The Euro Saga Begins

As 2020 opened, we began to get serious about our plans to spend a year or three traveling in Europe and North Africa in the 917.

The idea was fairly simple – ship the truck to Europe and start traveling in a part of the world that had mostly been fly over countries for most of our lives. Then came COVID. 

Now, in 2023, it was time for another look. Several things had changed – the increasing enforcement of the Schengen Agreement which limits time in the European Union to 90 days in, followed by 90 days out, was a major complication. Although there are reports that enforcement is variable, the penalty for overstay is a ban from entering the EU for three years, so this is not something that we want to risk. So this means that we will be traveling in and out of the UK, where we can get 180 days at a time, and then dropping into the EU.

So we launched into a siege of repairs and upgrades, picked a shipping company, and made a reservation. Denise found a repositioning cruise on Viking with very low rates, so we chose that as an alternative to flying. In the end, as the ship carrying the truck is running about two weeks late, this was probably not a good idea for the initial trip – would have been better for subsequent returns to the UK, but it was a lot of fun. And an interesting opportunity to compare/contrast with our almost identical trip on Seabourn.

We drove up to Baltimore to drop off the truck, to almost exactly the same place where Fred recovered his Blazer in 1975, after the trans Sahara trip. ( When Fred received the truck in ’74 it had been completely looted – here’s hoping that we do better this time!

The 917 settled in with new neighbors on the pier. Ended up sitting there for two weeks.

We flew to Fort Lauderdale to join the Viking Star. Boarding was easy and we set out to explore the ship which, while larger, was almost the twin in layout to the Seabourn Sojourn. It was fascinating to note what was the same and what differed from the other ship. In the end, they were more alike than different. 

In the old days, you boarded from dark, dingy pier warehouses. Now you use the same type of jetway as an airport.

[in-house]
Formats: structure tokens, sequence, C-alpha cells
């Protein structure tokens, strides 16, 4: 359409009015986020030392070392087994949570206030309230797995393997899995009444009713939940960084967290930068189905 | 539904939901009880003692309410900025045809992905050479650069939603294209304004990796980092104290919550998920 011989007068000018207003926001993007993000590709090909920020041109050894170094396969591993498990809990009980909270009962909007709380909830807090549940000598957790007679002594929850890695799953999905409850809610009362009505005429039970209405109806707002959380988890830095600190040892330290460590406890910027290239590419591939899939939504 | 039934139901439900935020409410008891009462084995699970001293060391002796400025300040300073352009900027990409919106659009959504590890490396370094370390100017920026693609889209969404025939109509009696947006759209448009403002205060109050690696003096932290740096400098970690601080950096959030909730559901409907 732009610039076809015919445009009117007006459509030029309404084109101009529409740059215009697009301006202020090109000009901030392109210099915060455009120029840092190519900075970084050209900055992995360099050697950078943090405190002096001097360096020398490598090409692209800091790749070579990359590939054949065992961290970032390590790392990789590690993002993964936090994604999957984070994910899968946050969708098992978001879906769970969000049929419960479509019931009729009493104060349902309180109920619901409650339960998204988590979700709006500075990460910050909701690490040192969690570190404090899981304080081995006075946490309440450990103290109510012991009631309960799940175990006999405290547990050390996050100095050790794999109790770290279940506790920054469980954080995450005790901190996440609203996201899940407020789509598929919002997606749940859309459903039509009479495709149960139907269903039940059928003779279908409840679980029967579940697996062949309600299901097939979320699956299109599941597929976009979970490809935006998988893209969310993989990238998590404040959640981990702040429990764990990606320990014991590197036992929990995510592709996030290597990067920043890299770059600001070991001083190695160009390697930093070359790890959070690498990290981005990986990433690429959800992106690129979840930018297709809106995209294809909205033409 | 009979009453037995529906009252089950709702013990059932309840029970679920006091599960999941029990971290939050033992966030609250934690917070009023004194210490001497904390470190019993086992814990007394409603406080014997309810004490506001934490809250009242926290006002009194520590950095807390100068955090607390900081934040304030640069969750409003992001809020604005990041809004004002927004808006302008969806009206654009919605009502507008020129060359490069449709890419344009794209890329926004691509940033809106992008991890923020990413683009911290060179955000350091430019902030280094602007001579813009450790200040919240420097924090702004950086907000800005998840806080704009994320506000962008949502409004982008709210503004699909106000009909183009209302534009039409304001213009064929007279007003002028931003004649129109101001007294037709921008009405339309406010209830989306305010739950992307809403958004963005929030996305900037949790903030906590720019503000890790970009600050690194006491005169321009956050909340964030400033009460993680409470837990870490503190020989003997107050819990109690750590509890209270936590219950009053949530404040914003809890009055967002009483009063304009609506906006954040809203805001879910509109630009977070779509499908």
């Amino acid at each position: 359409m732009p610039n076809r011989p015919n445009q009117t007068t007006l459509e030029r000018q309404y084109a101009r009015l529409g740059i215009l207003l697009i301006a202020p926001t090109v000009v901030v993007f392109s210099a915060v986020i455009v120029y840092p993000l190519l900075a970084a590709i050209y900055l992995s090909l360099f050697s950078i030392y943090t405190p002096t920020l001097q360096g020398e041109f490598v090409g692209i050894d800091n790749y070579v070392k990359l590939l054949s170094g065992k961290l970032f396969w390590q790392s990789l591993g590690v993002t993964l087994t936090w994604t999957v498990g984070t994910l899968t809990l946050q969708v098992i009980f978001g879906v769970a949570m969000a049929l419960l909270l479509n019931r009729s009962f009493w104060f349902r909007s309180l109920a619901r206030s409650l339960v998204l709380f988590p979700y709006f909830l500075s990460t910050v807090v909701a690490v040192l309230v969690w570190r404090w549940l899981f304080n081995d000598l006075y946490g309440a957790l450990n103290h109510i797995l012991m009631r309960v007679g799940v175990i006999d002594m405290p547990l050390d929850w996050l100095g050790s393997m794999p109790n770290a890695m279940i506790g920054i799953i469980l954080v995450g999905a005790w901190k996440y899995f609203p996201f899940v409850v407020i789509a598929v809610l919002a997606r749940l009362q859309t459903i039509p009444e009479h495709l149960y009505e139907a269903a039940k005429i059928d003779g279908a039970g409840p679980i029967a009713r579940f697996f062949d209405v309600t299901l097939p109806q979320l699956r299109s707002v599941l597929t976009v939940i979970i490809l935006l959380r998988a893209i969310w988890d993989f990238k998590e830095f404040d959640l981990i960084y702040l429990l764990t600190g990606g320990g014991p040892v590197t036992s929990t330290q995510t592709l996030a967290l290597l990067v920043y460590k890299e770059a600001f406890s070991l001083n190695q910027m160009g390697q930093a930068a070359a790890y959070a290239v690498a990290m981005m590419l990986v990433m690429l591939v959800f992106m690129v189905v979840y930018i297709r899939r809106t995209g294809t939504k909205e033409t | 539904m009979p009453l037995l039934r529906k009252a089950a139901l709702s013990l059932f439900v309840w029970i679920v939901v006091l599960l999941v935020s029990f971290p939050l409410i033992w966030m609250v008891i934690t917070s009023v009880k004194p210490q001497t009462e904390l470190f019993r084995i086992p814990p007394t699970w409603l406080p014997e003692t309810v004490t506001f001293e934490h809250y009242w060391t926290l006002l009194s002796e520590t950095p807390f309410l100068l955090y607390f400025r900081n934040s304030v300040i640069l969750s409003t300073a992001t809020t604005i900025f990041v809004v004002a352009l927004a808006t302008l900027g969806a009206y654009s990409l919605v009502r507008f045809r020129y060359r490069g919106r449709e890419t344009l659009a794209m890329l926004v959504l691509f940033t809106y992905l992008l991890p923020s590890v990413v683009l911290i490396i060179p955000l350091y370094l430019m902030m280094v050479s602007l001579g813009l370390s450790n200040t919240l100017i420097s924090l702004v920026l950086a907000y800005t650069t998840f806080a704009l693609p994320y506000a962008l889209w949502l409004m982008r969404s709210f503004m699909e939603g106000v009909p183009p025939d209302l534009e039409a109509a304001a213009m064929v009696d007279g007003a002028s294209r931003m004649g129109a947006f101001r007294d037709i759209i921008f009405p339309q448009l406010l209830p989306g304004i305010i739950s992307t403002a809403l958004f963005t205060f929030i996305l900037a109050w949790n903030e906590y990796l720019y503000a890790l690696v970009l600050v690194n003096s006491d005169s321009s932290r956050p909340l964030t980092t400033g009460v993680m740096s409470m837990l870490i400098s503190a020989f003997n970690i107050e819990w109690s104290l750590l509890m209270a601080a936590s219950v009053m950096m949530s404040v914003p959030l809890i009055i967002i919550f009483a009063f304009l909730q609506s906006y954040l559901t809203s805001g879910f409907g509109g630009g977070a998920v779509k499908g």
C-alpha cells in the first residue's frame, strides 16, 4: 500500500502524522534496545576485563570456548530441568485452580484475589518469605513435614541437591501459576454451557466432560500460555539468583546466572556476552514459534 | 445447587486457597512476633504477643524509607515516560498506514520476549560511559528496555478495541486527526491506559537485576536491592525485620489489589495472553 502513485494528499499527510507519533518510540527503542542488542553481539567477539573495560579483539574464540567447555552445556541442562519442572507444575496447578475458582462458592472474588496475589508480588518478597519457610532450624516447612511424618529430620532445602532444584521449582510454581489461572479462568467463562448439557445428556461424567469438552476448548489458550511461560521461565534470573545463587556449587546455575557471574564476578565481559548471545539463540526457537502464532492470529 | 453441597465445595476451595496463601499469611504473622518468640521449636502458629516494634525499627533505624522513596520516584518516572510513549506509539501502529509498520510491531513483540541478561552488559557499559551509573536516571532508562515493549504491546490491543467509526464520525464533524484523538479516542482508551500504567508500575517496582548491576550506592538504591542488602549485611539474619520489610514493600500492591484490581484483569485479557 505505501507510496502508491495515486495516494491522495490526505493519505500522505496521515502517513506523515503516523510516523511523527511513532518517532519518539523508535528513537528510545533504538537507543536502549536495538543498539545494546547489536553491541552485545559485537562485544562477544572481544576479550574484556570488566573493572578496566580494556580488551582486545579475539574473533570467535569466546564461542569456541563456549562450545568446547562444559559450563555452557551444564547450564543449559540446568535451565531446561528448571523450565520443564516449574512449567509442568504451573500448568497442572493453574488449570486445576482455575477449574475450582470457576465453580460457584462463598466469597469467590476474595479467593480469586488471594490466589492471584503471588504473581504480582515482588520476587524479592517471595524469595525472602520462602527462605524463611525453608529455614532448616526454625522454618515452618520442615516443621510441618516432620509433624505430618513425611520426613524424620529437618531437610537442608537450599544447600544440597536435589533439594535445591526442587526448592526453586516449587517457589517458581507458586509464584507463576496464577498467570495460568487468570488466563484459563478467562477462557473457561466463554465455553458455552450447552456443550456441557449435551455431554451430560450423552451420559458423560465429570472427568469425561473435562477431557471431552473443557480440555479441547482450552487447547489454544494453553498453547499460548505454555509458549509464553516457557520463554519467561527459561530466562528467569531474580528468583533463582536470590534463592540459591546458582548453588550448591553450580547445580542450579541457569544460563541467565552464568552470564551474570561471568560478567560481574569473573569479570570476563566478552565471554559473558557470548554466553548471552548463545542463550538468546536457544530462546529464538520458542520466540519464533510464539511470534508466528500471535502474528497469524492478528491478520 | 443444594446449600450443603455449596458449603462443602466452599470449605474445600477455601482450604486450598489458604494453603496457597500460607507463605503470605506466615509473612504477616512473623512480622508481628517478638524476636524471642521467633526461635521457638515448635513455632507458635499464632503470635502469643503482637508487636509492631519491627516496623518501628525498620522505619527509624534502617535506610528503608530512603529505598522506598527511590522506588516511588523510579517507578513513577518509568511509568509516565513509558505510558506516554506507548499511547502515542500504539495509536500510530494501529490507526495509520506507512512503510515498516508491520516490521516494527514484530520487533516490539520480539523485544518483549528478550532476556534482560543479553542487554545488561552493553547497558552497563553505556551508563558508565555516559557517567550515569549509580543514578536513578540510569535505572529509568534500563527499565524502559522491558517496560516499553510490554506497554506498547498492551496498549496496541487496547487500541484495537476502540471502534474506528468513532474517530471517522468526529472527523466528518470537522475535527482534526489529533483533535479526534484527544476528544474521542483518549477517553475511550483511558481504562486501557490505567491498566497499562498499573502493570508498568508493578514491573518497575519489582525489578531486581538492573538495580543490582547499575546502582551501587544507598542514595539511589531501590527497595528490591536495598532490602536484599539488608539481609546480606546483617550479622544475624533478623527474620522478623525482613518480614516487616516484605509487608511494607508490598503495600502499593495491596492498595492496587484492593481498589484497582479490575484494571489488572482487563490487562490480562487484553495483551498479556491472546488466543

Home for the next week.
Viking has wonderful baths on both their river and ocean ships.
Looking around the harbor we noted a RoRo of the type that would take the 917 to England.

After an easy departure, the Pilot went ashore and, later, we waved goodbye to Miami. We were finally en route.

We settled into the routine at sea. And we enjoyed the wonderful weather.

Passengers gathering to photograph part of the dining staff against the sunset.
The formal portrait. (I sent it to the chief of restaurant services, the gentleman on the right.)

We skipped going ashore in Phillipsburg, but were looking forward to Madeira, a kind of magical place. It is easy to see why it it is so high on the European list of vacation spots. With only a four hour visit, we skipped the the packaged tours and set off into town to in search of coffee and a visit to the cathedral.

Funchal is really pretty.

Our first stop was the park where we admired a statue of Bolivar and had a chat with a lovely lady who had just moved back to Madeira after living in Venezuela for years.

Fortified with and espresso and a gelato, we visited the cathedral, a rather plain, gothic building, dating from the late 16th century. One of the few intact buildings from the early colonial period.

Nowhere near as large or gaudy as some the the large European cathedrals, Funchal is still very nice.
The ceiling was spectacular.
Galleon style tour boat, sailing in front of the downtown.

Sailing away from Funchal we passed Kong’s island. 😉

(Kong was not receiving visitors.)

Sadly, we passed through the Straits of Gibralter at night.

Allegedly, the Viking Star is very “green” and most of this is water vapor.
We passed on the Moroccan side.

The next day we sailed up the Mediterranean coast of Spain towards Barcelona.

The Penon d’Ifach (A really big rock)

As the sun set, we passed Ibiza. Barcelona tomorrow morning.

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